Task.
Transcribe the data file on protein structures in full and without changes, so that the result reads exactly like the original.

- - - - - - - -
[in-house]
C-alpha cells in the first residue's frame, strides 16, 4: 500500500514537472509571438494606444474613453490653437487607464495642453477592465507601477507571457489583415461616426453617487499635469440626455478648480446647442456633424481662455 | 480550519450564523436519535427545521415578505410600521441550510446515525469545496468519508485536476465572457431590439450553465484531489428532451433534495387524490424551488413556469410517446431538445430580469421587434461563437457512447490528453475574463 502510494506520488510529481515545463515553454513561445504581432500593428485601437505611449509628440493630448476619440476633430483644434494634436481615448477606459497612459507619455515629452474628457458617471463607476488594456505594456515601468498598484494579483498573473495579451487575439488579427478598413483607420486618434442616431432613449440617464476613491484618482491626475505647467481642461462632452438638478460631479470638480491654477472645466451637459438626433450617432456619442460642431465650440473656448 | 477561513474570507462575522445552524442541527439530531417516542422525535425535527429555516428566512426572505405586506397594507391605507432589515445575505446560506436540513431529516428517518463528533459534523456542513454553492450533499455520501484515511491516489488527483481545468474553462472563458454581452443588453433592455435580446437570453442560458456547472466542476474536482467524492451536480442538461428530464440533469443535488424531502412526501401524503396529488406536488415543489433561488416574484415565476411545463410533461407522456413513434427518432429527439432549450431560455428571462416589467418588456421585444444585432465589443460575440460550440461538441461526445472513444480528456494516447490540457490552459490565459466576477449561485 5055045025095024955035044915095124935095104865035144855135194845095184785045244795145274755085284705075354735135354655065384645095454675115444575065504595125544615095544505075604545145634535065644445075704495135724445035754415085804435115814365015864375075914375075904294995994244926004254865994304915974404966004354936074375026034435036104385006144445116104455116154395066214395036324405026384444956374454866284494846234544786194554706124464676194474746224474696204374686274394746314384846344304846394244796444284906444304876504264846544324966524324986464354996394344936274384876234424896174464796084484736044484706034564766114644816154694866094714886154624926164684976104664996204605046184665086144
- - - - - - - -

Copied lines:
[in-house]
C-alpha cells in the first residue's frame, strides 16, 4: 500500500514537472509571438494606444474613453490653437487607464495642453477592465507601477507571457489583415461616426453617487499635469440626455478648480446647442456633424481662455 | 480550519450564523436519535427545521415578505410600521441550510446515525469545496468519508485536476465572457431590439450553465484531489428532451433534495387524490424551488413556469410517446431538445430580469421587434461563437457512447490528453475574463 502510494506520488510529481515545463515553454513561445504581432500593428485601437505611449509628440493630448476619440476633430483644434494634436481615448477606459497612459507619455515629452474628457458617471463607476488594456505594456515601468498598484494579483498573473495579451487575439488579427478598413483607420486618434442616431432613449440617464476613491484618482491626475505647467481642461462632452438638478460631479470638480491654477472645466451637459438626433450617432456619442460642431465650440473656448 | 477561513474570507462575522445552524442541527439530531417516542422525535425535527429555516428566512426572505405586506397594507391605507432589515445575505446560506436540513431529516428517518463528533459534523456542513454553492450533499455520501484515511491516489488527483481545468474553462472563458454581452443588453433592455435580446437570453442560458456547472466542476474536482467524492451536480442538461428530464440533469443535488424531502412526501401524503396529488406536488415543489433561488416574484415565476411545463410533461407522456413513434427518432429527439432549450431560455428571462416589467418588456421585444444585432465589443460575440460550440461538441461526445472513444480528456494516447490540457490552459490565459466576477449561485 5055045025095024955035044915095124935095104865035144855135194845095184785045244795145274755085284705075354735135354655065384645095454675115444575065504595125544615095544505075604545145634535065644445075704495135724445035754415085804435115814365015864375075914375075904294995994244926004254865994304915974404966004354936074375026034435036104385006144445116104455116154395066214395036324405026384444956374454866284494846234544786194554706124464676194474746224474696204374686274394746314384846344304846394244796444284906444304876504264846544324966524324986464354996394344936274384876234424896174464796084484736044484706034564766114644816154694866094714886154624926164684976104664996204605046184665086144